The Forgotten Factory – A Living History Exhibition was presented in three specially curated components: The Rodd Collection, The Bruce McCullough Collection and The History of G&E Rodd. The exhibition opened at The Laneway Artspace on Monday 30 January, 2017, and after two extensions by public demand, closed on Sunday 9 April.
The History of G&E Rodd Display
Clunie Walker's account of the Rodd family, from the 1840s to the 1960s, was displayed as a series of large format (A1) presentations.
The Rodd (Australia) Ltd Factory
With invaluable input from Mr Bruce McCullough, Clunie Walker was able to present a faithful reproduction of the vast extent of the Rodd factory layout, from its beginning at 37 Greeves Street, to the eventual extension up to Barkly Street.
The Table Setting
The centrepiece of The Forgotten Factory exhibition was a dining table set for two, featuring a fine dining display of selected Rodd and Hecworth tableware.
Gemtation Jewellery by Carol Robinson
Carol creates a unique jewellery range, hand-crafted in Melbourne from solid silver vintage/antique spoons and forks from around the world. Carol’s stunning hard-crafted pieces, fashioned from sterling silver Rodd cutlery, were on display and for sale as a part of The Forgotten Factory exhibition.
Special visitors to The Forgotten Factory Exhibition
Throughout the three-month run of The Forgotten Factory exhibition at The Laneway Artspace, we were honoured to be able to welcome some very special guests who shared invaluable, personal associations with the story of the Rodd company and the Rodd family.
The Rodd family: Nan Rodd, Suzy Speirs, Pamela Barkley and her daughter Dianne Banks, John Rodd, Sally Rodd and her husband Bill Bachman. Bruce McCullough, who started his career with Rodd (Australia) Ltd as an apprentice in 1961. Even though he was unable to make the exhibition in person, Bruce contributed a wealth of invaluable memories, insight, information, and his personal collection of photographs and documents about the history of the Rodd factory in St Kilda. Billie Low, who began his career with Rodd (Australia) Ltd in 1947. Brian Goldberg, who having begun his career with Rodd (Australia) Ltd as an apprentice in 1960, went on to become the company’s Head Jeweller. Jeffrey and Ron Deslandes, whose father Frank Deslandes worked for G&E Rodd and Rodd (Australia) Ltd in the 1940s as a die-sinker and engraver. Jeffrey and Ron were accompanied by Ron’s wife, Jan Robinson. Geoffrey Oliver, who having started as an apprentice in 1962, went on to become General Manager of Rodd (Australia) Ltd. Peter Jones, whose father Maurice Jones worked at the St Kilda Rodd factory in the 1930s. The exhibition was dedicated to the memory of Maurice, who sadly passed away in December 2016. Tobias Nash, Local History Assistant, Port Phillip Library Service. Anthony Stutterd, a relative of the Rodd family. Friends of the Rodd family: Michael and Sharon Letho, Neil and Bo Melville, Pete Gardiner and Renata Gombac.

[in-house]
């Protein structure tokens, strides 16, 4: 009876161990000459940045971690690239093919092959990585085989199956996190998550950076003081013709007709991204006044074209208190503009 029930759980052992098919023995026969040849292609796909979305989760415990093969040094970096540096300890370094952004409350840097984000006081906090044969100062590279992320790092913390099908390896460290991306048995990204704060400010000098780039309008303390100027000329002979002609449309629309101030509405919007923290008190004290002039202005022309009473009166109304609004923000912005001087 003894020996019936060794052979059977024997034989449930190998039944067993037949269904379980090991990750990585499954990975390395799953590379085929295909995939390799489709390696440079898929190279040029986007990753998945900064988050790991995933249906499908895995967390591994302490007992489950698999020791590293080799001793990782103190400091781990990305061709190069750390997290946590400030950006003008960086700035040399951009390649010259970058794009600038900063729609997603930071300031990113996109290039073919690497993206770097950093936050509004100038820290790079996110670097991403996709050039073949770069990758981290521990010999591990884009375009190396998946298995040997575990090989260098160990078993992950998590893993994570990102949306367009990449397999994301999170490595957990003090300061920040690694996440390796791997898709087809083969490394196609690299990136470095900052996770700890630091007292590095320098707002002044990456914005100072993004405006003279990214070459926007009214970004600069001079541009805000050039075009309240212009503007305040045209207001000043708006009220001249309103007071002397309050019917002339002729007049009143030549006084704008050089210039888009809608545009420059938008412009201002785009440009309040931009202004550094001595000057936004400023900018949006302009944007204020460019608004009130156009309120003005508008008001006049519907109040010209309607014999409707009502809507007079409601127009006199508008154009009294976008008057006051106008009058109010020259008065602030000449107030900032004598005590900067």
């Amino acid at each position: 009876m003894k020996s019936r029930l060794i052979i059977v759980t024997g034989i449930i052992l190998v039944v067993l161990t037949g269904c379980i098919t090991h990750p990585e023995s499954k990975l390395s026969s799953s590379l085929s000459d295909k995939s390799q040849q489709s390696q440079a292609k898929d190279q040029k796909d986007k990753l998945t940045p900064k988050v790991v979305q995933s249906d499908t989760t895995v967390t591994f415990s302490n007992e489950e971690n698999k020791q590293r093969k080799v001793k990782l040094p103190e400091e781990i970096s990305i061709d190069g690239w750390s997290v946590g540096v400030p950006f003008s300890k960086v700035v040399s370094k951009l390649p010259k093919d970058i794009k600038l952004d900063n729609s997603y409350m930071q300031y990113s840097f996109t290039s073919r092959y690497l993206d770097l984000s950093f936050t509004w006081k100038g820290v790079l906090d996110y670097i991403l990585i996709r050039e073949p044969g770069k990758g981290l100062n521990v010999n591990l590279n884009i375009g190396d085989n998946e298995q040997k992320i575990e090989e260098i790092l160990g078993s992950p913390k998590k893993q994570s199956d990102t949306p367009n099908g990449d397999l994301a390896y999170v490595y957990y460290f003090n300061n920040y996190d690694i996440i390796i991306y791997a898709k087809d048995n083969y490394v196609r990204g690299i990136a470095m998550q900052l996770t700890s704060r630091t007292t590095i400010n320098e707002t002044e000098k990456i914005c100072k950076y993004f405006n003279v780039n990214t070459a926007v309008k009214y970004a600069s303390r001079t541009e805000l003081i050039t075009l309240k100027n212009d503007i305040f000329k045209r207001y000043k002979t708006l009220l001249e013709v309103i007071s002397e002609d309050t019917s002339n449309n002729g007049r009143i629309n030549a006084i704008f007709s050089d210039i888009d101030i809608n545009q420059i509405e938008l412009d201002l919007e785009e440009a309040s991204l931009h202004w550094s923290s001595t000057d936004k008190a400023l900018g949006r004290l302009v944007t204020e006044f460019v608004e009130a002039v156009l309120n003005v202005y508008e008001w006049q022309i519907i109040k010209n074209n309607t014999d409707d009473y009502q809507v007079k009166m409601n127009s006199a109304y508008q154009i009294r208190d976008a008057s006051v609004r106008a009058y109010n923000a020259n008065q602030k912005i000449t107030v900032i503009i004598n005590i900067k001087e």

Front row: Sharon Letho, Nan Rodd, Sally Rodd, Renata Gombac, Clunie Walker, Bo Melville and Pete Gardiner.
Maurice Henry Jones – 1919–2016
'During my research, Mr Maurice Jones, a former Rodd employee, passed away at the age of 97. Mr Jones was thrilled to talk about Rodd again. He was articulate in his memories and provided me with many valuable leads as he, too, believed the Rodd story should not be forgotten. I would like to express my deep gratitude for all Mr Jones’ assistance. He forever has a place in my heart, and I dedicate The Forgotten Factory to his memory.' — Clunie Walker, Curator, The Forgotten Factory.
As Maurice recalled: ‘I can’t remember exactly when I started with G&E Rodd … I would guess probably in my late teens. I worked as a Jeweller predominantly, with cufflinks securing the different sleeve linkages, dumbbells, torpedoes, etc. I also worked in the metals department from time to time. When the 2nd World War started, I enlisted as soon as I could. I was assigned to the Australian 2/12 Field Regiment in the Western Deserts of Libya. I was one of the ‘Rats of Tobruk’.
I returned to Australia at the end of the war in about 1944/45. G&E Rodd had kept my job open for me all that time. I was welcomed back, but I knew I couldn’t stay. I told Arthur Burton I couldn’t do the work anymore. The time in the desert had badly damaged my eyes. Arthur wouldn’t hear of it and said, ‘Don’t worry just put on your apron it will be alright.’ “No!” I had to insist. “Things aren’t the same anymore”. It was at that moment Max [Rodd] put his arm around me and said, “You have to follow your own way – you have to do what is right for you”. So I did, leaving Rodd for another type of job I knew I could manage. I never forgot the kindness and understanding from Max, nor the time I worked for Rodd.’